We made it downtown at Shail and Gobi’s place, happy to have arrived in the city. Miles, their new Shi-Tzu Poodle pup, licked away the exhaustion and shared his ample doggy love with us as soon as we came through the door. Tomorrow, Joda will give his presentation at at Princess Margaret Hospital, which is one of the top cancer centres in the world. Wish us luck!
After today’s presentation at PMH, we had the chance to speak with Dr. Rosen; he is a gynecologic oncologist who taught surgery for cervical cancer in Eldoret, Kenya. I was encouraged by his shared enthusiasm and heartfelt vision for a better future for women with this disease.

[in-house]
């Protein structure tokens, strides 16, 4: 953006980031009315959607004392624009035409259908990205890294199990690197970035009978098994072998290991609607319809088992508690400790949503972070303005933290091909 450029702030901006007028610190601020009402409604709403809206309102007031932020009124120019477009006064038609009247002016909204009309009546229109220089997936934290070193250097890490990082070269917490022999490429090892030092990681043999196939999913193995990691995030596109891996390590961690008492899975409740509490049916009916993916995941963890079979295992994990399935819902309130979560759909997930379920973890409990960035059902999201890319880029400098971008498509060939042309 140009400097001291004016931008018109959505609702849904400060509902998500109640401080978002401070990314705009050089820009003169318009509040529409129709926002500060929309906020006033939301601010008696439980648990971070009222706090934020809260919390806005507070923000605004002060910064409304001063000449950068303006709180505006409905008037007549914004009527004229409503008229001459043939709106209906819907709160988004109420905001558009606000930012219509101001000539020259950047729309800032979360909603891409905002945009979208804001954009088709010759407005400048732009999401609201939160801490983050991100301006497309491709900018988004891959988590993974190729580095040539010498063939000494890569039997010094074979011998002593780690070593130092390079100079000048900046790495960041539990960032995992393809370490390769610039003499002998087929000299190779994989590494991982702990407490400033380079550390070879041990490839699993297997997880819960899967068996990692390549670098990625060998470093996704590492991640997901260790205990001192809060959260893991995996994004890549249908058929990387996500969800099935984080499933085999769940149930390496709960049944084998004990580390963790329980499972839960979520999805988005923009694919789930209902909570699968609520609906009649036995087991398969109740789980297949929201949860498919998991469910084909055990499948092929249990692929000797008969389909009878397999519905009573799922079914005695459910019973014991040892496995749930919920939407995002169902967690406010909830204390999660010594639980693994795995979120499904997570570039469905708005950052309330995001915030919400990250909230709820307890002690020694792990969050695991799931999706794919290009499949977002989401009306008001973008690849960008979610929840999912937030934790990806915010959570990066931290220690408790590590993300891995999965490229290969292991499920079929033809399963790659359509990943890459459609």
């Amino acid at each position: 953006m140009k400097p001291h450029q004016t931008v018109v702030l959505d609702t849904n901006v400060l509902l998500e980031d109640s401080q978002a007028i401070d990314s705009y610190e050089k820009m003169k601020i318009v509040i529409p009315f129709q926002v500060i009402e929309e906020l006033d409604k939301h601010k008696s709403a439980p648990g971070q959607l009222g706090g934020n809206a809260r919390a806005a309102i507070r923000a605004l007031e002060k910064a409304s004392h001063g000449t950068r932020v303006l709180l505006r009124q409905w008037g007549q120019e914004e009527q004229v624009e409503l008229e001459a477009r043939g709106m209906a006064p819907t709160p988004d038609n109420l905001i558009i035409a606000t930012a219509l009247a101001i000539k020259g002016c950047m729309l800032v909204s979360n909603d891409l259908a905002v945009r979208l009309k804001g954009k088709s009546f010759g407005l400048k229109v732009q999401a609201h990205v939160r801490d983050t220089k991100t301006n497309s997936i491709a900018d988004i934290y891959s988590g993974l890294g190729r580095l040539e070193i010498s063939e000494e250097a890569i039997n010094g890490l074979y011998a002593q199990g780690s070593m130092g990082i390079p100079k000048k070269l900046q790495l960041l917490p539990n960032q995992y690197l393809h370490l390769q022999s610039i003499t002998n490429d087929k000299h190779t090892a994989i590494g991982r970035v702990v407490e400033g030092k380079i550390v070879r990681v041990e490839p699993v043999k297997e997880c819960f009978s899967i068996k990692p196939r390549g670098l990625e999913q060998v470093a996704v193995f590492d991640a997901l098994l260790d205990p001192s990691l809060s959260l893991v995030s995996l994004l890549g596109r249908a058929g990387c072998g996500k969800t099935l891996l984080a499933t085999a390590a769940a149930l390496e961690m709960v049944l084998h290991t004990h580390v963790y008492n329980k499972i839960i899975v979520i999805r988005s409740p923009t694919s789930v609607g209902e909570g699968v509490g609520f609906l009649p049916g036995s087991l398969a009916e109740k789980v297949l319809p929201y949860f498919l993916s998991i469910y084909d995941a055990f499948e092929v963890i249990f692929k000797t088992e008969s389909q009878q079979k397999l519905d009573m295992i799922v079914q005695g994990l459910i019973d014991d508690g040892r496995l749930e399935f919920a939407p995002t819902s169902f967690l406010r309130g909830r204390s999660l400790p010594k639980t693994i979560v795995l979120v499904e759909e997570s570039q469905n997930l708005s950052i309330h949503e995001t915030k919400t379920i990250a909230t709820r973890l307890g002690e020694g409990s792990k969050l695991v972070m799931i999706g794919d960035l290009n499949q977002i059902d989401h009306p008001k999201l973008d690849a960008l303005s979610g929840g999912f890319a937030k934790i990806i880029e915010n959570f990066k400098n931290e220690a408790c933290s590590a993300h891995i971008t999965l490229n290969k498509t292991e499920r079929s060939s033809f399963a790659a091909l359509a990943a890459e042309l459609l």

Biking in Toronto from Downtown to Midtown is challenging with the traffic. We took extra care and arrived safely. We also realized a while ago that our route is far longer than the 600 km originally accounted for, since we are straying from the original “by car” routes provided by googlemaps. So we’ve biked 520kms so far, and will likely go over the 700 km mark!
We spent the evening with good friends whom we met while studying at McMaster University. Thank you to Shail, Gobi and puppy Miles, as well as the Strathy family for hosting us in Toronto. Off to Oshawa tomorrow!